Music

A note about the Proms – and why the iPlayer is your friend

You may or may not be aware that the BBC Proms 2014 season has just finished in the customary circumstantial pomp of the Last Night at the Royal Albert Hall. What you may not know is that there’s a whole lot more to the Proms than the hi-spirited clap-along of its famed apotheosis. That last night is a final farewell to one of the most amazing classical music festivals in the world, hosted every year in this nation’s capital and throughout the country, all of which is waiting to be discovered on the iPlayer and the BBC website.

For eight weeks every summer, concerts numbering over a 100 are held at “Berty Hall”, Cadogan Hall and in parks and venues across the country and has done since the tradition began in 1895. It’s the biggest festival of its kind in the world and we are extraordinarily fortunate to have it, comprising as it does large orchestral works, chamber concerts, educational and children’s events and all manner of musical wonders, some of which are as cheap to attend as £5 (if you buy on the day and don’t mind standing in the stalls or up in the gods). The programs cover everything from the big works of the traditional repertoire, to commissions from modern, living composers to sing-along japes, interactive apps and live broadcast picnics in the park.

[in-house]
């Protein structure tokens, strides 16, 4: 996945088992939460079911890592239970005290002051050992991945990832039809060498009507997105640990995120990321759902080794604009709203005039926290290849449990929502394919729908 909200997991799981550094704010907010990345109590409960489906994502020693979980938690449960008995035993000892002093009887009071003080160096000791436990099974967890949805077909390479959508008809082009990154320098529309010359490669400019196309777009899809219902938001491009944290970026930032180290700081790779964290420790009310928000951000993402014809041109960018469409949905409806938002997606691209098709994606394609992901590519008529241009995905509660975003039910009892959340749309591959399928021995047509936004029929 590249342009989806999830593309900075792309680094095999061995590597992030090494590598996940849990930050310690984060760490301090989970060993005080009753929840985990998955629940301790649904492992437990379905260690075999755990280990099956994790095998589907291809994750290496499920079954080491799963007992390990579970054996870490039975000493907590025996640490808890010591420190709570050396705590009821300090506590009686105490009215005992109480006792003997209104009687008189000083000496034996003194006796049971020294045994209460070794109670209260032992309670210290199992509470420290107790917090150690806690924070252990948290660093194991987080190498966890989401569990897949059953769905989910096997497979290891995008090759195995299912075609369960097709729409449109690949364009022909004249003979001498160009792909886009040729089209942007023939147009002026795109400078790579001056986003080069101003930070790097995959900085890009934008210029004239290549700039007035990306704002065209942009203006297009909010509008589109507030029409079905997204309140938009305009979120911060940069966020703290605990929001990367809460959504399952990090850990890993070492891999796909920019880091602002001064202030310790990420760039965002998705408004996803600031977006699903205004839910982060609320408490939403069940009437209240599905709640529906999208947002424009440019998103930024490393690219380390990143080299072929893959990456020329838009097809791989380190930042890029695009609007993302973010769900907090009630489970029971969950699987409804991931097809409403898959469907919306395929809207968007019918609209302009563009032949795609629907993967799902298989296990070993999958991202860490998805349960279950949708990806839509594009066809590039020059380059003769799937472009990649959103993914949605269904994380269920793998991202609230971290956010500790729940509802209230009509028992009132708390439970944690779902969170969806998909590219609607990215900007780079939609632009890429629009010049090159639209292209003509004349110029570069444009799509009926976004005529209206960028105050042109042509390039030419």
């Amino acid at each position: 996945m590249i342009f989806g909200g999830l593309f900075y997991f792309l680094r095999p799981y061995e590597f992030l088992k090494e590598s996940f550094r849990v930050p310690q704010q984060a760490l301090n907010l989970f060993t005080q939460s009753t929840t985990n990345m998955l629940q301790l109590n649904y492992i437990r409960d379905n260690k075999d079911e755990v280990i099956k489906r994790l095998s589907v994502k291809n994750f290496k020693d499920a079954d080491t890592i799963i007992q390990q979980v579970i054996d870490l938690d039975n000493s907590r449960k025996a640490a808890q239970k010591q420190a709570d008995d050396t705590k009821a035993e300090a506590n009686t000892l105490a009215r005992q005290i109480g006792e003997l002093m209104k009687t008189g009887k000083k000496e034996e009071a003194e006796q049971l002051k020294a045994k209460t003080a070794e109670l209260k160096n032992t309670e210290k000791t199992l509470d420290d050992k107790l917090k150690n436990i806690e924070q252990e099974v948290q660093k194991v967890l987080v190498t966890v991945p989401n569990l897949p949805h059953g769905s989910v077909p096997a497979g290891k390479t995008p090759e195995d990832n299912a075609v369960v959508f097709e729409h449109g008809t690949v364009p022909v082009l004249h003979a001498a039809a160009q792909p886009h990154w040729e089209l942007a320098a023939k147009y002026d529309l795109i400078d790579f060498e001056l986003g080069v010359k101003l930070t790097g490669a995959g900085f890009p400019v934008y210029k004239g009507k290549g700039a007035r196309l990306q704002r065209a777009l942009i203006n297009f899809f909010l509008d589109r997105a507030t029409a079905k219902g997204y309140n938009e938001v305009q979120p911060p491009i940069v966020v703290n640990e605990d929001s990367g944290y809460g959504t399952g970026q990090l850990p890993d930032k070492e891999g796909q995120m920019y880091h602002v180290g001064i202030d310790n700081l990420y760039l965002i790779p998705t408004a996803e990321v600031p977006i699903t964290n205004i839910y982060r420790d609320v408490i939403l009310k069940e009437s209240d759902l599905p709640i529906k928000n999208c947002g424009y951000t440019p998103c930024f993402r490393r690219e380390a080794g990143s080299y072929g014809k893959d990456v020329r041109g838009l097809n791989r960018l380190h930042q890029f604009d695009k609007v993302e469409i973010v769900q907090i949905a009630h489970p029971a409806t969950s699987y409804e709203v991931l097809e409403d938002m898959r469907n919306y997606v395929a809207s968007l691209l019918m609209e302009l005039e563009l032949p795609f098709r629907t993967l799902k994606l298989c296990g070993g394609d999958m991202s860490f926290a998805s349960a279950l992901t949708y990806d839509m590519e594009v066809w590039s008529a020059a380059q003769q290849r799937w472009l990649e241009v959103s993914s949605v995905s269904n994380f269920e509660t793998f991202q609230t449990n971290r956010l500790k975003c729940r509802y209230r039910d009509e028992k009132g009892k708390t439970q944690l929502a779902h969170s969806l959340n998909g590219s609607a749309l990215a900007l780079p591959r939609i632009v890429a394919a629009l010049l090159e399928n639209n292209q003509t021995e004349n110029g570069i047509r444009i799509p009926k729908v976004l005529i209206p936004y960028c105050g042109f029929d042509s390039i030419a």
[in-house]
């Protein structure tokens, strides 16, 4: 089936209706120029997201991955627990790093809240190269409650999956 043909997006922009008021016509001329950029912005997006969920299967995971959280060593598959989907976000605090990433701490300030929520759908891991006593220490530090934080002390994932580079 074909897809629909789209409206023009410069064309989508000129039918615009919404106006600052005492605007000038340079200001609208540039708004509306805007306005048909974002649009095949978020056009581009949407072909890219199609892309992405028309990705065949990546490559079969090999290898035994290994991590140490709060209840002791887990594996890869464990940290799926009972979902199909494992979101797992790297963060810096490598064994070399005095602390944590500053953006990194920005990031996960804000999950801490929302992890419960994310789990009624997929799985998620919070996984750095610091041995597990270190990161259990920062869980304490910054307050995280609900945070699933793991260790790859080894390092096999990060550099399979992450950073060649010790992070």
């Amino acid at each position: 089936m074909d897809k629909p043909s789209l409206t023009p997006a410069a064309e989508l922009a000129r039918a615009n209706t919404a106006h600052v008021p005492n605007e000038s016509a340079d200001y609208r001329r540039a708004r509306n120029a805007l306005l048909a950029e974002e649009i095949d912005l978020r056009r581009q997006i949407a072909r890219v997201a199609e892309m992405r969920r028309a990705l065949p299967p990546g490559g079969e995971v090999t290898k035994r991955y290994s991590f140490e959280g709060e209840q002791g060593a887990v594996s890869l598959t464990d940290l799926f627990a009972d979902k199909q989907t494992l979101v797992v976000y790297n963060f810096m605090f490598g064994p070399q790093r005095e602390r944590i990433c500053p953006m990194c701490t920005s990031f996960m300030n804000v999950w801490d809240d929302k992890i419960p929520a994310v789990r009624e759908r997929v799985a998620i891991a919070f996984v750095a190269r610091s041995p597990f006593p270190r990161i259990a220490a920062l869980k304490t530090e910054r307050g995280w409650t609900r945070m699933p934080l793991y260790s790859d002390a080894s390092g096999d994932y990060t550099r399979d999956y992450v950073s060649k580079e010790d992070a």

If you missed all of this though there’s good news: much of the festival is available now to view and listen on the BBC iPlayer and at the Proms website in incredible quality. Watch concerts on BBC4, listen on BBC Radio 3, read about the featured pieces and composers and take part in a festival that has something for everyone, even if you weren’t fortunate enough to attend. If you’re unsure what to see or hear, pick something at random and see how it feels. Put it on in the background while you go about your business, see if your ears pick out something special and follow it up.

If something really grabs you, find out who the composer is and what the piece is called. See if there’s anything more written about it or any other programs featuring that composer on the site. Remember the name and go find more pieces by them on your favourite streaming service, read a little about them on Wikipedia. The Proms is a great way to introduce yourself to new artists and music you might never have heard. It’s also a fantastic way to get in to classical music as the programs are always brilliantly chosen and the performances are world-class.

I just wanted to remind everyone that this incredible archive of top-quality musical performances are ready and waiting to be discovered by anyone who pays a television license fee and has been wondering what it’s done for them lately.

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